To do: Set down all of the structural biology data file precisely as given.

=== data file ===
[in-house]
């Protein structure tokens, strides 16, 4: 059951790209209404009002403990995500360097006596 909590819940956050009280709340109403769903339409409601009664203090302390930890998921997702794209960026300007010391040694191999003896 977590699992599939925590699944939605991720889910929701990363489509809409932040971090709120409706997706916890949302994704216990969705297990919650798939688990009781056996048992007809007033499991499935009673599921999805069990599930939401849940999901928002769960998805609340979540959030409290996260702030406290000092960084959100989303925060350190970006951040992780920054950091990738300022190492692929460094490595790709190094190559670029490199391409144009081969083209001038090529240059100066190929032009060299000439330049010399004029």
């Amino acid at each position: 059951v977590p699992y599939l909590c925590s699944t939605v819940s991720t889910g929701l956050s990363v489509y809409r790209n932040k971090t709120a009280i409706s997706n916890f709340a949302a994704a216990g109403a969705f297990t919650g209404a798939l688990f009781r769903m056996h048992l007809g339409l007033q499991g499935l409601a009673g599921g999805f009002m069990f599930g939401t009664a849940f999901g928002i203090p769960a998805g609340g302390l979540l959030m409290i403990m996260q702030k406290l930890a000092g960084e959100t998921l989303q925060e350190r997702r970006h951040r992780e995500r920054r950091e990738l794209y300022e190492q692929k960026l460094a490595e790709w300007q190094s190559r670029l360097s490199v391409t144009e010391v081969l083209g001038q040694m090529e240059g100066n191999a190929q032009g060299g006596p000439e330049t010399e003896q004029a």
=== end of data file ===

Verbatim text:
[in-house]
């Protein structure tokens, strides 16, 4: 059951790209209404009002403990995500360097006596 909590819940956050009280709340109403769903339409409601009664203090302390930890998921997702794209960026300007010391040694191999003896 977590699992599939925590699944939605991720889910929701990363489509809409932040971090709120409706997706916890949302994704216990969705297990919650798939688990009781056996048992007809007033499991499935009673599921999805069990599930939401849940999901928002769960998805609340979540959030409290996260702030406290000092960084959100989303925060350190970006951040992780920054950091990738300022190492692929460094490595790709190094190559670029490199391409144009081969083209001038090529240059100066190929032009060299000439330049010399004029």
């Amino acid at each position: 059951v977590p699992y599939l909590c925590s699944t939605v819940s991720t889910g929701l956050s990363v489509y809409r790209n932040k971090t709120a009280i409706s997706n916890f709340a949302a994704a216990g109403a969705f297990t919650g209404a798939l688990f009781r769903m056996h048992l007809g339409l007033q499991g499935l409601a009673g599921g999805f009002m069990f599930g939401t009664a849940f999901g928002i203090p769960a998805g609340g302390l979540l959030m409290i403990m996260q702030k406290l930890a000092g960084e959100t998921l989303q925060e350190r997702r970006h951040r992780e995500r920054r950091e990738l794209y300022e190492q692929k960026l460094a490595e790709w300007q190094s190559r670029l360097s490199v391409t144009e010391v081969l083209g001038q040694m090529e240059g100066n191999a190929q032009g060299g006596p000439e330049t010399e003896q004029a």